The Supreme Court, while justifying inclusion of God in the Pledge of Allegiance and “In God We Trust,” an adaptation of text found in Psalms, as our national motto, has not yet decided a direct challenge to these practices. However, the courts of appeals have dealt with both the national motto and the pledge of allegiance. Legislative prayer as constitutional has already been discussed. See supra Part III.D.2.
The national motto, “In God We Trust,” was enacted into law in 1956. See 70 Stat. 732, P.L. 851, 1956. After describing the history of its use in coinage, beginning with the Act of March 3, 1865 (13 Stat. 518), and the adoption of the Star Spangled Banner13 as our national anthem (and particularly its fourth stanza),14 the legislative history regarding our national motto reads:
It will be of great spiritual and psychological value to our country to have a clearly designated national motto of inspirational quality in plain, popularly accepted English.
H.R. No. 84-1959, 1956 U.S.C.C.A. 3720.
In Aronow v. United States, 432 F.2d 242 (9th Cir.1970), the Court of Appeals for the Ninth Circuit declined to order a three-judge court, convened under 28 U.S.C. § 2286, to consider a challenge to the national motto on the grounds that:
It is quite obvious that the national motto and the slogan on coinage and currency “In God We Trust” has nothing whatsoever to do with the establishment of religion. Its use is of a patriotic or ceremonial character and bears no true resemblance to a governmental sponsorship of a religious exercise.
432 F.2d at 243. The Ninth Circuit went on to say:
While “ceremonial” and “patriotic” may not be particularly apt words to describe the category of the national motto, it is excluded from First Amendment significance because the motto has no theological or ritualistic impact. As stated by the Congressional report, it has “spiritual and psychological value” and “inspirational quality.”
432 F.2d at 243-44 (internal footnotes omitted).
In Gaylor v. United States, 74 F.3d 214 (10th Cir.1996), the Court of Appeals for the Tenth Circuit found a challenge to the national motto under the Establishment Clause without merit, stating:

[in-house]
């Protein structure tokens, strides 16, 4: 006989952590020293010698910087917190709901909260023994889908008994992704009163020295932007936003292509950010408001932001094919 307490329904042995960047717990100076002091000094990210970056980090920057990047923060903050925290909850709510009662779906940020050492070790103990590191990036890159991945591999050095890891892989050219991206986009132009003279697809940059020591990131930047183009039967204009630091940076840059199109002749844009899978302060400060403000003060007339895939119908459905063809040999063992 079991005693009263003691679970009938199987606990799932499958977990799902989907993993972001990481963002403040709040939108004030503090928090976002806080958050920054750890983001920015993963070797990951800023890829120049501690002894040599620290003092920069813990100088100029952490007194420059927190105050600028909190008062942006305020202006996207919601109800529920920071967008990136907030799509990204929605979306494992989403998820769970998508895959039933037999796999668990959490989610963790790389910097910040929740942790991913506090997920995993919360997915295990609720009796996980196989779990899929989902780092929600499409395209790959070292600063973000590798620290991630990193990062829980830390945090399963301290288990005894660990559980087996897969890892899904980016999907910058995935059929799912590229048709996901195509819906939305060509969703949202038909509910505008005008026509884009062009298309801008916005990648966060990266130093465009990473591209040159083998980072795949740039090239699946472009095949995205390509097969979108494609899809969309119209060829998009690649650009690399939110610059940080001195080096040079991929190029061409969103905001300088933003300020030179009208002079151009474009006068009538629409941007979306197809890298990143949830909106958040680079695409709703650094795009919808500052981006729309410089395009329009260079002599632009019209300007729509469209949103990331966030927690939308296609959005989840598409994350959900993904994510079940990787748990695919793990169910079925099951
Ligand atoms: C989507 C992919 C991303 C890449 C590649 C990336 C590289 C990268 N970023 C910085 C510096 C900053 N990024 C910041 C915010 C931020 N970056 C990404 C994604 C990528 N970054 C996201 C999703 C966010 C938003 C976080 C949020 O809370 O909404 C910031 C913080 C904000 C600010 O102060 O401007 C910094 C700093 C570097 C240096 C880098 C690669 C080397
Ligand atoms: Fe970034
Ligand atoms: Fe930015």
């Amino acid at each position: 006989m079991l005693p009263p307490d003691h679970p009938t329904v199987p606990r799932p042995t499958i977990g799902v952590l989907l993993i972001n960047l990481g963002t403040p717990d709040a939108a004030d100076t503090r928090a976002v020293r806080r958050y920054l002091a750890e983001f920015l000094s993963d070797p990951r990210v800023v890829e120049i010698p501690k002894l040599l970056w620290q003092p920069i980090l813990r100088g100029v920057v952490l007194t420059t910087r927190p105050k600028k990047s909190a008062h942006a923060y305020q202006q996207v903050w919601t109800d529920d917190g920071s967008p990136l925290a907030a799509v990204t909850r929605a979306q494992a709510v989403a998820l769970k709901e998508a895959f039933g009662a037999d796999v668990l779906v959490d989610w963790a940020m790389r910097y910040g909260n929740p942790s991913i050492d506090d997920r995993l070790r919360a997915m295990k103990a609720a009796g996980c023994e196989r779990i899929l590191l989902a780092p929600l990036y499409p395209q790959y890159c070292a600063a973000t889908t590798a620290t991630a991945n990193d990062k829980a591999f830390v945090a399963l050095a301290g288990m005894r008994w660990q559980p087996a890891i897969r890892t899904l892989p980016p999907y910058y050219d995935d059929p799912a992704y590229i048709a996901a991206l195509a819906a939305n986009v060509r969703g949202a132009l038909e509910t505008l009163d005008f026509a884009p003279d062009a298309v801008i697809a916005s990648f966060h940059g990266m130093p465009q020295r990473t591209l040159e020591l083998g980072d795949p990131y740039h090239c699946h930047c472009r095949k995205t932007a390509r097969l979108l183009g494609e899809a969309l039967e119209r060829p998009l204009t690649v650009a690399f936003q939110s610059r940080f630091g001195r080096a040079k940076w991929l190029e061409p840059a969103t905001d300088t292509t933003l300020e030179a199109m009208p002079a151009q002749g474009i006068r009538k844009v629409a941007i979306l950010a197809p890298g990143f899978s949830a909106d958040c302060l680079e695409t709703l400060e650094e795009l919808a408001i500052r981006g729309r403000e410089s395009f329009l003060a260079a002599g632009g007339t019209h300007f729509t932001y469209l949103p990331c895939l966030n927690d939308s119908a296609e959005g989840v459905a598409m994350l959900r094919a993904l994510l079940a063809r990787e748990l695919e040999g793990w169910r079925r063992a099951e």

The reasonable observer, much like the reasonable person of tort law, is the embodiment of a collective standard and is thus “deemed aware of the history and context of the community and forum in which the religious display appears.”
. . . . .
We need not engage in such empirical investigation because “we do not ask whether there is any person who could find an endorsement of religion, whether some people may be offended by the display, or whether some reasonable person might think [the State] endorses religion.” “[T]he endorsement inquiry is not about the perceptions of particular individuals or saving isolated non-adherents from the discomfort of viewing symbols of faith to which they do not subscribe.” It is instead an objective inquiry that this court is fully equipped to conduct with the facts at hand. After making that inquiry, we find that a reasonable observer, aware of the purpose, context, and history of the phrase “In God we trust,” would not consider its use or its reproduction on U.S. currency to be an endorsement of religion.
74 F.3d at 217 (internal citations omitted).
2. The Pledge Of Allegiance
The Pledge of Allegiance was initially given official recognition in June 1942 by a joint resolution of Congress. It was amended to include the words “one nation under God” by a joint resolution approved June 14, 1954. 68 Stat. 249. The legislative history of the joint resolution, while skirting close to giving an impermissible religious cast to the inclusion, states:
At this moment of our history the principles underlying our American Government and the American way of life are under attack by a system whose philosophy is at direct odds with our own. Our American Government is founded on the concept of the individuality and the dignity of the human being. Underlying this concept is the belief that the human person is important because he was created by God and endowed by him with certain inalienable rights which no civil authority may usurp. The inclusion of God in our pledge therefore would further acknowledge the dependence of our people and our Government upon the moral directions of the Creator. At the same time it would serve to deny the atheistic and materialistic concepts of communism with its attendant subservience of the individual.
It goes on to say:
It should be pointed out that the adoption of this legislation in no way runs contrary to the provisions of the first amendment to the Constitution. This is not an act establishing a religion or one interfering with the “free exercise” of religion. A distinction must be made between the existence of a religion as an institution and a belief in the sovereignty of God. The phrase “under God” recognizes only the guidance of God in our national affairs. The Supreme Court has clearly indicated that the references to the Almighty which run through our laws, our public rituals, and our ceremonies in no way flout the provisions of the first amendment.
H.R. No. 83-1693, 1954 U.S.C.C.A. 2339.
In Sherman v. Community Consolidated School District 21 of Wheeling Township, 980 F.2d 437 (7th Cir.1992), the Court of Appeals for the Seventh Circuit, setting aside the voluntary nature of the exercise, turned back a challenge to the pledge of allegiance by the father of a minor child that the inclusion of the reference to God was a violation of the Establishment Clause. The essence of the Seventh Circuit decision is best expressed in the concurring opinion which says: